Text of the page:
Did I mention that I wasn't talking about her, but about a Facebook Troll who had been giving my problems and trying to derail every political post in order to rant about Socialism and Obama -- who, even though she claims not to like Romney (she is, in fact, a Ron Paul supporter -- don't get me started on Libertarians, but pay heed, instead to the wise words of J. Bob. Friendly) will not be critical of him for fear of seeming to be Pro-Obama?

I did.

What did my cousin do? She proceeded to rant about her martyrdom. She used my daughter -- who she doesn't know -- and my DEAD FATHER -- who she barely knew and probably never met -- against me.


Because I support a teacher's union strike. 

A strike, by the way, with standardized testing as the primary breaking point. The State of IL(L) mandates that standardized testing scores be used to determine a teacher's proficency. This, by the way, is nothing new. Another Bush Era debacle, No Child Left Behind, ensured this would happen.  

There's also considerable evidence -- both statistical and anecdotal -- that standardized testing not only is not a proper indicator of student learning ... and certainly not teacher effectiveness-- but that the current educational model being touted is to essentially TEACH TO THE TEST. 

Critical thought? Not important. 

Picking A, B, C, D? That's a good little monkey.

I was hoping to go back and visit my uncle and learn more about the family whose name I bear and about the father who -- according to one more GOOD CATHOLIC who didn't really know him, and who, as I recall, didn't bother to come to the funeral -- would be ashamed of me. The inability to fill in those gaps is the thing that bothers me the most. There were a lot of stories Dad never told me because I was never old enough (according to him.) That I will now never hear them because of a small-minded troll and my cousin's terrible affliction -- that my Dad would have called "Elephant Mouth and Hummingbird Ass) -- is such a damn and avoidable shame.  

I would also say  "If only she had read..." but that might lead me back into why the Chicago Teacher's Strike is so important. Because it's not enough to read. You have too be able to think critically, too.

11 September, 2012

Southern Jaunt: Rhetoric Junkie

Politics, n. Strife of interests masquerading as a contest of principles. -- Ambrose Bierce

He may look like an idiot and talk like an idiot but don't let that fool you. He really is an idiot. -- 
Groucho Marx

I was going to begin by talking about events local here in Paint City -- recent updates regarding some free advertising in the Letters to the Editor page and misquoting of my words by a local disgraced ex-political figure, and a recent visit to the local Rotary Club chapter, among other things. And I still will discuss those things at a later date; but first I have to get something out of the way.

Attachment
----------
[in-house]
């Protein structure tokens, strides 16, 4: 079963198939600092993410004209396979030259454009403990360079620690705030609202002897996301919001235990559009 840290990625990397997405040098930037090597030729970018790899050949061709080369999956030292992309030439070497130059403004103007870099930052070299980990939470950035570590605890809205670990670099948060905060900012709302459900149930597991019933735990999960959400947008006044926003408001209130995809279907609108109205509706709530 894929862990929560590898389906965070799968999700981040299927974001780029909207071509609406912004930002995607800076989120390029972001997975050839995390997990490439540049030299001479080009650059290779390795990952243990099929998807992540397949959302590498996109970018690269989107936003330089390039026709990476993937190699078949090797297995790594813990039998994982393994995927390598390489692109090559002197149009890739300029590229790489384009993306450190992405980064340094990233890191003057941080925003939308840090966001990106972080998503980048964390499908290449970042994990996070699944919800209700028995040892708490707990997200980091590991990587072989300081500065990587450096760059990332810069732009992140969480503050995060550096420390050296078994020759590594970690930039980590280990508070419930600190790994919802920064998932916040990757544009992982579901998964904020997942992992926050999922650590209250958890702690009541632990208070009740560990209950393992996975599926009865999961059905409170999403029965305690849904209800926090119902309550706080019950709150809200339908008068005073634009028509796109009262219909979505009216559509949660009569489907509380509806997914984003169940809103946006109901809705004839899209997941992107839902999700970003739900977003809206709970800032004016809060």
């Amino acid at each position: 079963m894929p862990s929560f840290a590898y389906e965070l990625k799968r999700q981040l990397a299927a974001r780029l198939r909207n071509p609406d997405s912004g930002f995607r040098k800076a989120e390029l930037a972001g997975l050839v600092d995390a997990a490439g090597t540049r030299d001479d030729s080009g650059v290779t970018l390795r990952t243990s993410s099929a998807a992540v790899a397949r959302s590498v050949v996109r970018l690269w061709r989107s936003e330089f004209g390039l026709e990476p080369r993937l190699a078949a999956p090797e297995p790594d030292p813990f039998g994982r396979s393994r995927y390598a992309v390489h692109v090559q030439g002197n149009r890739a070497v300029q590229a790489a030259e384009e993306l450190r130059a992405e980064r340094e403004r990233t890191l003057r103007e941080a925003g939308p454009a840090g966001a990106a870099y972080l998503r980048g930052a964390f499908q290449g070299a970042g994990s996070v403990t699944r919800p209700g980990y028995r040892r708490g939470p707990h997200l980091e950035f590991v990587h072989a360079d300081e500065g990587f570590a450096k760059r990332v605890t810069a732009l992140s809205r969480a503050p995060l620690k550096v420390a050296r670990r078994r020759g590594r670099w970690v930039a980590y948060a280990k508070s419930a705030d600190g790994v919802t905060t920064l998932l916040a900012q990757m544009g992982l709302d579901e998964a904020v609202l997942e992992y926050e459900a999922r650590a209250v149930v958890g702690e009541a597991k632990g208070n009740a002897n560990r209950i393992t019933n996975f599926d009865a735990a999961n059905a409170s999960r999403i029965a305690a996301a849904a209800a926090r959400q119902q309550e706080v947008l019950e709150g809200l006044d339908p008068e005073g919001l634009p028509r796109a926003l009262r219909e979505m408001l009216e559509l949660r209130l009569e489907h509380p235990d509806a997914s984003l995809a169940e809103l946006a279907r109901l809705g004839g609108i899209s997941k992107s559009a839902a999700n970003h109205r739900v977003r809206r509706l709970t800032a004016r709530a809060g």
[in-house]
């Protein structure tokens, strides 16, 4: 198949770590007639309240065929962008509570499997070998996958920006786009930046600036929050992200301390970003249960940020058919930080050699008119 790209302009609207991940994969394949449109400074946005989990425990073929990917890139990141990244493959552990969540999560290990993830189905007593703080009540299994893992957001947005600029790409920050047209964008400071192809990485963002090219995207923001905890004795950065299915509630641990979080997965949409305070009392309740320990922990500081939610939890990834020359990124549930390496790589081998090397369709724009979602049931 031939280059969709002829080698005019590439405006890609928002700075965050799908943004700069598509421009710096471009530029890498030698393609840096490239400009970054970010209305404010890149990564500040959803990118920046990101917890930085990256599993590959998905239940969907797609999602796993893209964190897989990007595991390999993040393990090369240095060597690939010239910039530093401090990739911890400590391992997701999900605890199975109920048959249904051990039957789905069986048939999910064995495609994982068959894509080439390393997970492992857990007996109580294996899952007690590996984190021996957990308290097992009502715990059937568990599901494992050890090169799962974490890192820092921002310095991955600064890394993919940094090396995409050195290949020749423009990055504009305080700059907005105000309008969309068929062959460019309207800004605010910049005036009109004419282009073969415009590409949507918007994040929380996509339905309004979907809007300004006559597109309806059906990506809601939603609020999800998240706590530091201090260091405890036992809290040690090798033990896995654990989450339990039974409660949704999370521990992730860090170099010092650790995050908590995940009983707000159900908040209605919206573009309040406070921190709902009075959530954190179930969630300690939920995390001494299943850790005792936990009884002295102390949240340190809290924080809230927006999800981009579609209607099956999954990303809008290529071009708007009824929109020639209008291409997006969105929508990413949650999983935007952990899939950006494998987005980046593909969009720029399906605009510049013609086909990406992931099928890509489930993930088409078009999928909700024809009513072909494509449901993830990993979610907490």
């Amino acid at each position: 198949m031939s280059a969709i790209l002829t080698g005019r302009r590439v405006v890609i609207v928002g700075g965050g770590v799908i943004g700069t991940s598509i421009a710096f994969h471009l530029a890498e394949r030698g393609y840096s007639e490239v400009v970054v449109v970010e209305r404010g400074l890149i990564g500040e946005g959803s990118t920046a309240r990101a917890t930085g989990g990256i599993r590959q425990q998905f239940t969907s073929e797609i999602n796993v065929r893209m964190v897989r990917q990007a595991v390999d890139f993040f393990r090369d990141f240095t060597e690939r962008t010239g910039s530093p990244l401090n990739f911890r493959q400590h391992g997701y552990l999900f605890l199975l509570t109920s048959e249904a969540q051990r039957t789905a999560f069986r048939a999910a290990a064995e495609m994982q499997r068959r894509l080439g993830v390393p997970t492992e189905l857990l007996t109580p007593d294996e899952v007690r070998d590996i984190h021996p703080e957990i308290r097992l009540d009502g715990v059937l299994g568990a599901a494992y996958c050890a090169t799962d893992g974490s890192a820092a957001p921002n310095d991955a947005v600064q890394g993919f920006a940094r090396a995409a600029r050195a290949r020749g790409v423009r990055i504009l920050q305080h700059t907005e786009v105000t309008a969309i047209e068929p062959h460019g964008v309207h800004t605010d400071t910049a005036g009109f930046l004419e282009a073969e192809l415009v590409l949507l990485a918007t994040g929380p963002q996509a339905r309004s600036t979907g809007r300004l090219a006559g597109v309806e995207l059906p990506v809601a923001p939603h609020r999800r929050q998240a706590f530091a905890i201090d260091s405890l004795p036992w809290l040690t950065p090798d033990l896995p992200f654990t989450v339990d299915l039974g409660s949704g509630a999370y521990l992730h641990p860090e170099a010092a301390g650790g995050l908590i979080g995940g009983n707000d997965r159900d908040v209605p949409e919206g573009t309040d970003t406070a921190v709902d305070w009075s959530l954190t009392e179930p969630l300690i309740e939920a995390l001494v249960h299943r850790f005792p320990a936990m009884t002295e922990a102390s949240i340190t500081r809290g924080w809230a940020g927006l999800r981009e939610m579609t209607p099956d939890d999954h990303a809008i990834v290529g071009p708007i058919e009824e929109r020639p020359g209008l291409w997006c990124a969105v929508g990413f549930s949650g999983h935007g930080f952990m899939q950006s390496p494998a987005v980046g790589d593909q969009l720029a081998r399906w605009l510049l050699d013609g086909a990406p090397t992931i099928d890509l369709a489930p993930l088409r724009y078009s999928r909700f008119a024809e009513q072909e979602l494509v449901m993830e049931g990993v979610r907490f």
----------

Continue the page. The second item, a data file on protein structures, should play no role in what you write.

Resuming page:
I am a rhetoric junkie.

Political speech is particularly interesting to me, and I've had a lot of it to ponder lately. From local politics to Presidential campaigns, to Facebook flame wars: the more I talk, the more it seems to bring out the most interesting kinds of folks. Folks without whom our political process might actually be able to achieve something lasting, something noble. Hell, something. But folks are folks and ideas, like bird droppings,  fall on the intellectually suited and unsuited alike.

A few words about the Democratic National Convention: like every stage show, it had it's stars and it's boors. Sandra Fluke and Bill Clinton rank near the top of my list, other than Obama for sheer rhetorical skill. Jennifer Grandholm is a carnival barker, and I like the cut of her jib. But Sandra Fluke impresses me in that she refuses to be silenced by Congressional Republicans or by Neo-con talk radio pundits. Ran through the ringer, called a slut, a whore, her character impugned beyond reason... and she still speaks out. Kudos.

Clinton? Well, shit. What can you say about Bubba? He is, without question, the single most effective political figure in this generation of politicians. He still knows how to reach out to a crowd, and he does it well. Say what you want about his getting a blow job in the Oval Office... but he wasn't the first, and he won't be the last.  He's got political and cultural star power.

Obama? I've said it before and I'll say it again. The guy is a master rhetorician. He knows how to give a speech. In comparison to Romney, Obama's speech delivered a tone, a message, and an image. He knows how to make it about himself without really saying so. Romney's RNC speech was the equivalent to


And while heard a lot from Romney about tax cuts for wealthy people being good and I heard a lot from Obama about the middle class, I would just like to point out that in both the RNC and the DNC, the poor were summarily ignored.

To be fair, though, the demonization of the poor by GOP'ers, Tea Baggers, Birthers, and other fomenting fringe fascists -- who will not remain on the fringe for long unless we do something about it -- is inherent in their speech, whether they mention the poor directly or not.

And why are the poor summarily ignored -- unless they are summarily exploited by one major party or the other?